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Re: AM_SUBST_IGNORE = AC_SUBST without Makefile variable definition

From: Stepan Kasal
Subject: Re: AM_SUBST_IGNORE = AC_SUBST without Makefile variable definition
Date: Wed, 19 Oct 2005 13:37:22 +0200
User-agent: Mutt/1.4.1i


On Wed, Oct 19, 2005 at 11:32:37AM +0200, Ralf Wildenhues wrote:
> I believe what Stepan meant was:
> If the status.m4 code encounters  address@hidden@@\n@', where `FOO' has been
> AC_SUBSTed, then treat the replacement of the complete string
> address@hidden@@\n@' in a special way.

not exactly.  It is like this:

1) each occurence of @VAR@ is replaced by the value of VAR, for each
   AC_SUBSTed variable VAR.
2) if the original line matched /@address@hidden/, then
        - this match is removed
        - each embedded newline is esaped by a backslash
        - if the resulting string ends with a backslash, space is appendeded

In other words, after the usual sed substtitutions, the following
sed code is executed:

/@address@hidden/ {
        s/\\$/& /

> [...] unless an actual implementation can be shown not to
> show execution time regression inside config.status.

The above proposal is suited for this.

(Having "@FOO\n@" for "flattened value of FOO" might look nicer, but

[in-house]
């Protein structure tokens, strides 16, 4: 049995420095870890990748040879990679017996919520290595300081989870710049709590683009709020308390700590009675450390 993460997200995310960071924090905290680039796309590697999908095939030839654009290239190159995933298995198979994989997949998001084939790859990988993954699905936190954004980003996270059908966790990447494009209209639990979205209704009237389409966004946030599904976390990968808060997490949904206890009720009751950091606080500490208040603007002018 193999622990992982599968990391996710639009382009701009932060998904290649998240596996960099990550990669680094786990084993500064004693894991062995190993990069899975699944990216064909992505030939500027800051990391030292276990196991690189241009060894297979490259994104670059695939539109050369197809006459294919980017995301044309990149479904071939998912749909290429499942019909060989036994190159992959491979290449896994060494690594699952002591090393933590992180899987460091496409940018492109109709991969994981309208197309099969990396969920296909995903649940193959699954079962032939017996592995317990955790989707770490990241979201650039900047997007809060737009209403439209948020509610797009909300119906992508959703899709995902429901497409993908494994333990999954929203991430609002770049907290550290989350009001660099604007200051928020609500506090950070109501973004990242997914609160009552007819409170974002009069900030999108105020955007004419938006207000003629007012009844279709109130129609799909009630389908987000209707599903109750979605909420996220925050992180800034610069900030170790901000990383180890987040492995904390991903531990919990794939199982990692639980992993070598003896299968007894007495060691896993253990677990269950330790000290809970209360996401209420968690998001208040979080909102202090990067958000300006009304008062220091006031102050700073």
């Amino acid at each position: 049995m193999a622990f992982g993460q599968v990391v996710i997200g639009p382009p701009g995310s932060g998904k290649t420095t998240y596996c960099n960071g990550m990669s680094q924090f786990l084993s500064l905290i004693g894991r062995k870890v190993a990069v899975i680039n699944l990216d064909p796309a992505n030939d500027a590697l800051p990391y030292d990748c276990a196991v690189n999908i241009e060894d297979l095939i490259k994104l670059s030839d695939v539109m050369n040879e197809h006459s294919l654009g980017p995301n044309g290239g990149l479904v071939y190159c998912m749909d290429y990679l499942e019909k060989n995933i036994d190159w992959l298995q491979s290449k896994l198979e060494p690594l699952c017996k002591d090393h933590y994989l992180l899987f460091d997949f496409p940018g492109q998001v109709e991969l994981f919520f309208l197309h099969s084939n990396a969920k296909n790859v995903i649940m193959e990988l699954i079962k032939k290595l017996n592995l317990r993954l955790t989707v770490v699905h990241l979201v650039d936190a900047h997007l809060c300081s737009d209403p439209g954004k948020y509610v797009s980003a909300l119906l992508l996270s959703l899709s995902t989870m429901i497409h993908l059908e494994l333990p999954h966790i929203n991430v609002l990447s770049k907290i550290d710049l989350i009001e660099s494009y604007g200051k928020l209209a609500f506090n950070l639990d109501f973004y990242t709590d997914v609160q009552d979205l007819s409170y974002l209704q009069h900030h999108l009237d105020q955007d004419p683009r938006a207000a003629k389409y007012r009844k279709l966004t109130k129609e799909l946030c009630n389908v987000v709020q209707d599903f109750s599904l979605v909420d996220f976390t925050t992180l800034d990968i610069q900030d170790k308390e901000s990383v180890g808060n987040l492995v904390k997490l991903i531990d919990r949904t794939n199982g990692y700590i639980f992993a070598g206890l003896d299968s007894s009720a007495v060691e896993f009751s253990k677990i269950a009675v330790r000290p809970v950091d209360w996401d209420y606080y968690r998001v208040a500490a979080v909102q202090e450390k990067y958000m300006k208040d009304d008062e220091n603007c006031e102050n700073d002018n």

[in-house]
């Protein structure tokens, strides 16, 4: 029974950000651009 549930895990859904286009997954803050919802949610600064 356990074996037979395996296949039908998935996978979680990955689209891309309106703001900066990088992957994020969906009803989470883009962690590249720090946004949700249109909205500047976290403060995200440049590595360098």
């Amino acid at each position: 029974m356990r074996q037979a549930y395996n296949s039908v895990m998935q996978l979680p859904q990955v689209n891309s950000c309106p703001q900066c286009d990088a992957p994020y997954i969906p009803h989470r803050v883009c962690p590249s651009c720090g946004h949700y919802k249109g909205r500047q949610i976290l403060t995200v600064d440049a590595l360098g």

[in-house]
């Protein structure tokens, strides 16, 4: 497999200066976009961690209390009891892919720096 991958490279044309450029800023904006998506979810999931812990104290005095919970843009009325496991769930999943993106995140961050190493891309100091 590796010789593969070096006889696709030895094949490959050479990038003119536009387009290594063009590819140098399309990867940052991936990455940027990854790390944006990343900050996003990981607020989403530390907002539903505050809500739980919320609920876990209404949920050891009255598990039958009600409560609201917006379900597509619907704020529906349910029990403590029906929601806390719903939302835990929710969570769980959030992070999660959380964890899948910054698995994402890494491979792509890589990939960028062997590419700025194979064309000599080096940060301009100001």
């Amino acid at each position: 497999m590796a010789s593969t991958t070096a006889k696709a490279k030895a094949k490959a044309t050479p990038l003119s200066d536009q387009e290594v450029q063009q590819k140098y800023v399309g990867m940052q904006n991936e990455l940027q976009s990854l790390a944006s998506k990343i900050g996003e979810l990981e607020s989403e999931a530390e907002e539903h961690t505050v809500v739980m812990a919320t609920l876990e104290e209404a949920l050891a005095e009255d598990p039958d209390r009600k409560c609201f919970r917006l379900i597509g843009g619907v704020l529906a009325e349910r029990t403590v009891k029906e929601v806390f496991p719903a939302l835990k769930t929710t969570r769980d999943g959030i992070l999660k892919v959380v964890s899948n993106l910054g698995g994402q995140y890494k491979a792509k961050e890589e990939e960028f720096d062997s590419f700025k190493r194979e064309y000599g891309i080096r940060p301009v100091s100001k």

effective implementation would be more difficult, if possible.
The facts that the magical tag means "the whole line is flattened" and
that the tag is at the end of the line enable easy effective

> If you accept that fact, you might as well flatten the variable before
> substituting it.

That would be more difficult, without any hint from outside.
The @\n@ tag enables an implementation which presents only minimal
regression in terms of execution time and size of config.status.

If the makefile contains
        FOO = foo\
then the value of make macro foo contains no newline, right?
So it is almost equivalent to
        FOO = foo bar
with one subtle difference: if autoconf "flattens" the variable, it is
possible that the line would get too long, which could cause problems.

Actually, there is a report that LIBOBJ can get too long with latest
autotools and heavy gnulib usage:

I plan to solve that problem by making the value of LIBOBJS multiline,
which, of course, needs the "backslashes".

> [...] it also means that any occurrence of
>   @FOO@ 
> in a will be substituted by $FOO_FLATTENED rather than $FOO,

That doesn't sound like a good idea.  I think that one of the motivations
for multiline substitutions was that we can AC_SUBST multiline make rules.


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